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Why Do Rural Firms Live Longer?

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  • Li Yu
  • Peter F. Orazem
  • Robert W. Jolly

Abstract

For the first thirteen years after entry, the hazard rate for firm exits is persistently higher for urban than for rural firms. While differences in observed industry market, local market, and firm attributes explain some of the rural/urban gap in firm survival, rural firms retain a survival advantage 18% greater in Iowa and 58% greater in Kansas than observationally equivalent urban firms. Evidence is consistent with a lower salvage price for the capital assets of failed rural firms. Entrepreneurs will require a higher success probability to enter a rural market rather than an urban market to leave their expected profits equal. Copyright 2010, Oxford University Press.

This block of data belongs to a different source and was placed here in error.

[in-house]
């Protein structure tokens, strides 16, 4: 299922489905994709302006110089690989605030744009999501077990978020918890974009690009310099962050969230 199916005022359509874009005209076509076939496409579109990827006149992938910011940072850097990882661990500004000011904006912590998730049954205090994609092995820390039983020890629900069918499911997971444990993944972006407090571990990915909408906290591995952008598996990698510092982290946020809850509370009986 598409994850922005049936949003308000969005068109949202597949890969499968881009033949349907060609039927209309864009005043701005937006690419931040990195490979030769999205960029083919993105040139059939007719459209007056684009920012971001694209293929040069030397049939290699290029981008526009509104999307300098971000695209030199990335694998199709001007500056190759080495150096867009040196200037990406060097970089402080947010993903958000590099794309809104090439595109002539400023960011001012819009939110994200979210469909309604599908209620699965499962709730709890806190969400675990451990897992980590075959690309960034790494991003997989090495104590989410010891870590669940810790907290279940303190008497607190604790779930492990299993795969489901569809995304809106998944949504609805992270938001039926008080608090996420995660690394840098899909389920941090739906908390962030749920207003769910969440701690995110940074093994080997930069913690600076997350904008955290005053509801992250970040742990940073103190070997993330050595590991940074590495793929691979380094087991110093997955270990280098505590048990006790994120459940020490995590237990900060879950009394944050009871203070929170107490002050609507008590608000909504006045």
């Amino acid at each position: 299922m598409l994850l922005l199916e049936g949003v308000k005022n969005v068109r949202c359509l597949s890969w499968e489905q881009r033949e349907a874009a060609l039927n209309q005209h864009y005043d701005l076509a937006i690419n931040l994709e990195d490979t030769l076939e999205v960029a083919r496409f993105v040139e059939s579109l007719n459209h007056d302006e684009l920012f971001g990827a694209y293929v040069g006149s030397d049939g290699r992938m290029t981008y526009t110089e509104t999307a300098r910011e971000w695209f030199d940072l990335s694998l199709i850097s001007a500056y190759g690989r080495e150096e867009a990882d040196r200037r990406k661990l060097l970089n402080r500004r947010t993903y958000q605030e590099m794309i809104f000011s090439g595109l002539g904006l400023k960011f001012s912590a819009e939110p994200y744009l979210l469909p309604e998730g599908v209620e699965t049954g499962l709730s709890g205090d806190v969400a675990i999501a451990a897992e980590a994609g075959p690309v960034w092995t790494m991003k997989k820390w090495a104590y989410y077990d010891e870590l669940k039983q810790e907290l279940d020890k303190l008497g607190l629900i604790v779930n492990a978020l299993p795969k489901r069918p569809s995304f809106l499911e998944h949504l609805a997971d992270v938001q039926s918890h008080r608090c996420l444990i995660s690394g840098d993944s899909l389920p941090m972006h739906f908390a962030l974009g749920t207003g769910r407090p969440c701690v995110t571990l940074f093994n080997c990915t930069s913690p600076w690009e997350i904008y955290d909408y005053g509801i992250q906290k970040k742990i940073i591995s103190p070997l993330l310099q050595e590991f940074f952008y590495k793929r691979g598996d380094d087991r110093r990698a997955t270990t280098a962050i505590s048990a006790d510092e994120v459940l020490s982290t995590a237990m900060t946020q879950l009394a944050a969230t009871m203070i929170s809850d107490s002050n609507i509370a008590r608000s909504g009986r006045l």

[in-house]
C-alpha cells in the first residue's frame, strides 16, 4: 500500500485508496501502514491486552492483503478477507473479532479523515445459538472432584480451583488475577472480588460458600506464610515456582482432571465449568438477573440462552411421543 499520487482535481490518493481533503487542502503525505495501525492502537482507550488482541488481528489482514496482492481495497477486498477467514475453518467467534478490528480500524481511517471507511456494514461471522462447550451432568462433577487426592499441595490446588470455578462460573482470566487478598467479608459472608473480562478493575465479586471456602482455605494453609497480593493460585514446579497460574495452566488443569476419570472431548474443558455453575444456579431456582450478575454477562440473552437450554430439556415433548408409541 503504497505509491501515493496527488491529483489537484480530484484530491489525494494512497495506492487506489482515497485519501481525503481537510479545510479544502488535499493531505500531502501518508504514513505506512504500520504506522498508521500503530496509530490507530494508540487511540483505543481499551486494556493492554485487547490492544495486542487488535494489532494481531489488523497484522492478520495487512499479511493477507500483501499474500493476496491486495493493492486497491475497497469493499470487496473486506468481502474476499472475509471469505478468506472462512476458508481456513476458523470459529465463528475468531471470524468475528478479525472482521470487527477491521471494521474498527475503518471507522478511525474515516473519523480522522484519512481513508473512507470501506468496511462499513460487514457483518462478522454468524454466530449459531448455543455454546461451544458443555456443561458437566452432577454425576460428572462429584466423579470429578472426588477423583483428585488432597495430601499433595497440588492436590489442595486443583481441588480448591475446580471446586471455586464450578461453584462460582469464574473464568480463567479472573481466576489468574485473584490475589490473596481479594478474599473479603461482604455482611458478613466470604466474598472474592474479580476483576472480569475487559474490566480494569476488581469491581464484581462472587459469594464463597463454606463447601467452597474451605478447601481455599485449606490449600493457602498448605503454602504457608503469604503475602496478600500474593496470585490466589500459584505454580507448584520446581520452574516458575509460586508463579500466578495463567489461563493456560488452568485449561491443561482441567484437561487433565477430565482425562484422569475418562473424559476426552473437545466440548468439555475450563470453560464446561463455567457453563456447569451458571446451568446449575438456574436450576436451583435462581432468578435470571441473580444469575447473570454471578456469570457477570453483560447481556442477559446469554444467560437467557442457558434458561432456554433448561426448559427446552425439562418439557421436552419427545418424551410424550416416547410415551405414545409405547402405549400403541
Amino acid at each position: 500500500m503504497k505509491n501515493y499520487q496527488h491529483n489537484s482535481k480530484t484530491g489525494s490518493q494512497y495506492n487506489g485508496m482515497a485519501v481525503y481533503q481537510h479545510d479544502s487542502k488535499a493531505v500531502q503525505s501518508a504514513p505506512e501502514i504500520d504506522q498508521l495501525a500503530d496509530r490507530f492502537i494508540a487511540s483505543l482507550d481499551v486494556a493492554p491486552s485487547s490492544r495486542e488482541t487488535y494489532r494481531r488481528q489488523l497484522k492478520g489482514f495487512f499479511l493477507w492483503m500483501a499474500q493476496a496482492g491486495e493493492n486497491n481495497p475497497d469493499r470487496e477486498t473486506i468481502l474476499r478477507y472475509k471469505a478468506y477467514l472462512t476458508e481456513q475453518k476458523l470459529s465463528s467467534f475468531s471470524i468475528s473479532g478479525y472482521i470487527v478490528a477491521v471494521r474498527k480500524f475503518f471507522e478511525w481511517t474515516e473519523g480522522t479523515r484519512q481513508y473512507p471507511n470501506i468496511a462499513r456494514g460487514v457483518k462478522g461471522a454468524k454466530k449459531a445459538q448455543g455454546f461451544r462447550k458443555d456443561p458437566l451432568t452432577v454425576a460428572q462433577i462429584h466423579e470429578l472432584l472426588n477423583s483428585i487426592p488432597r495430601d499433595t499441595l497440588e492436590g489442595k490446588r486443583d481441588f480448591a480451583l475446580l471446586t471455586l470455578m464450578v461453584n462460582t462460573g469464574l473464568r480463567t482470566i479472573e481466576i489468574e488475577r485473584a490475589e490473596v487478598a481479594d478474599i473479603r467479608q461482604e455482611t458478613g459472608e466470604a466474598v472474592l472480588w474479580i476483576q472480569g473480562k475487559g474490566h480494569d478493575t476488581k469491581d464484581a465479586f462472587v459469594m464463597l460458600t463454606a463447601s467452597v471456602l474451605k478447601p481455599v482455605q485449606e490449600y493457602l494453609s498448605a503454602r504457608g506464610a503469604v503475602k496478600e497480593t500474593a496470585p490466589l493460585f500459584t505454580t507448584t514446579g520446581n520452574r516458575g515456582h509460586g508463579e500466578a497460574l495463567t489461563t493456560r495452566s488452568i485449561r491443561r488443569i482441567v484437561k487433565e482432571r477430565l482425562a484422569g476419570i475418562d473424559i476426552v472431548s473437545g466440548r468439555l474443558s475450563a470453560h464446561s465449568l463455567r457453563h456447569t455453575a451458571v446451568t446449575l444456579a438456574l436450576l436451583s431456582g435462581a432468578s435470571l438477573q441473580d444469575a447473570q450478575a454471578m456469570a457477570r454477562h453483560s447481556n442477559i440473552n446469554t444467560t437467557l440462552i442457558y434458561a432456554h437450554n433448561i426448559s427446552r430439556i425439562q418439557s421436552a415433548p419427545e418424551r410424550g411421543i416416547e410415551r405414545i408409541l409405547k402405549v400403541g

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File URL: http://hdl.handle.net/10.1093/ajae/aaq173
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Bibliographic Info

Article provided by Agricultural and Applied Economics Association in its journal American Journal of Agricultural Economics.

Volume (Year): 93 (2010)
Issue (Month): 3 ()
Pages: 669-688

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Handle: RePEc:oup:ajagec:v:93:y:2010:i:3:p:669-688

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